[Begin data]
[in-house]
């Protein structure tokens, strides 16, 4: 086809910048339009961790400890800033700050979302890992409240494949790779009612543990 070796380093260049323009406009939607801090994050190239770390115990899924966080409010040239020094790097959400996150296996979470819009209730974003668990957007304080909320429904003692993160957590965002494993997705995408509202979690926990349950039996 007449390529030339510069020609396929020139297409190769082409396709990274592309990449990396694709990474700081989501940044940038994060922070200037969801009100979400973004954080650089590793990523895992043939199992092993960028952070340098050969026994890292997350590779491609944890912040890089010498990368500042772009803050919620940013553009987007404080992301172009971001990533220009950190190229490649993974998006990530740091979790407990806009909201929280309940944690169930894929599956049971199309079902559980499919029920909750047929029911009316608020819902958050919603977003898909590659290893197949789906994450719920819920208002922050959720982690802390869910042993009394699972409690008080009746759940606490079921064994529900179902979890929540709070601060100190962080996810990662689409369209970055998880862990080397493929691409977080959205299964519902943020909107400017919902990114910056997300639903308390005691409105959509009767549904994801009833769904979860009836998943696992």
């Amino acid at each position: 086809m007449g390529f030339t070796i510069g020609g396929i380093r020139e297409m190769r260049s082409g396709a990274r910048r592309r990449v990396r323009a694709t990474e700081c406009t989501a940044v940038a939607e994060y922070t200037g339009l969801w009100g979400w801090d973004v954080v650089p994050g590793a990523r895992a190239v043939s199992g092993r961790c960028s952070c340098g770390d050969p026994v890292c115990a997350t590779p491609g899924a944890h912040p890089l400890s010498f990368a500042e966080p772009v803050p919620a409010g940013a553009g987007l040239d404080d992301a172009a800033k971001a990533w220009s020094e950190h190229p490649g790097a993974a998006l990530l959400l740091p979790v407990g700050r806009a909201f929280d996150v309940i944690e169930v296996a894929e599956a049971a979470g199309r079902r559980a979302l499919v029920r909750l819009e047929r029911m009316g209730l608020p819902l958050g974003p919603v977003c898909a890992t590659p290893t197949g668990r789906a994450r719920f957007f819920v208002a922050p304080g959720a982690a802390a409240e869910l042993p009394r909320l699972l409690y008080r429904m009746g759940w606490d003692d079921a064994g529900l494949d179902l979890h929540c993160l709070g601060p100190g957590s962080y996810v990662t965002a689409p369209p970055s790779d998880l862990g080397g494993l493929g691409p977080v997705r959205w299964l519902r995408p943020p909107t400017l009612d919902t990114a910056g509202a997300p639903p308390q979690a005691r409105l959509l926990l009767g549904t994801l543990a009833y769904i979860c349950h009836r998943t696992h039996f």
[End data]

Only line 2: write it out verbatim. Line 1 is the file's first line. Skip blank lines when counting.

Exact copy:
């Protein structure tokens, strides 16, 4: 086809910048339009961790400890800033700050979302890992409240494949790779009612543990 070796380093260049323009406009939607801090994050190239770390115990899924966080409010040239020094790097959400996150296996979470819009209730974003668990957007304080909320429904003692993160957590965002494993997705995408509202979690926990349950039996 007449390529030339510069020609396929020139297409190769082409396709990274592309990449990396694709990474700081989501940044940038994060922070200037969801009100979400973004954080650089590793990523895992043939199992092993960028952070340098050969026994890292997350590779491609944890912040890089010498990368500042772009803050919620940013553009987007404080992301172009971001990533220009950190190229490649993974998006990530740091979790407990806009909201929280309940944690169930894929599956049971199309079902559980499919029920909750047929029911009316608020819902958050919603977003898909590659290893197949789906994450719920819920208002922050959720982690802390869910042993009394699972409690008080009746759940606490079921064994529900179902979890929540709070601060100190962080996810990662689409369209970055998880862990080397493929691409977080959205299964519902943020909107400017919902990114910056997300639903308390005691409105959509009767549904994801009833769904979860009836998943696992």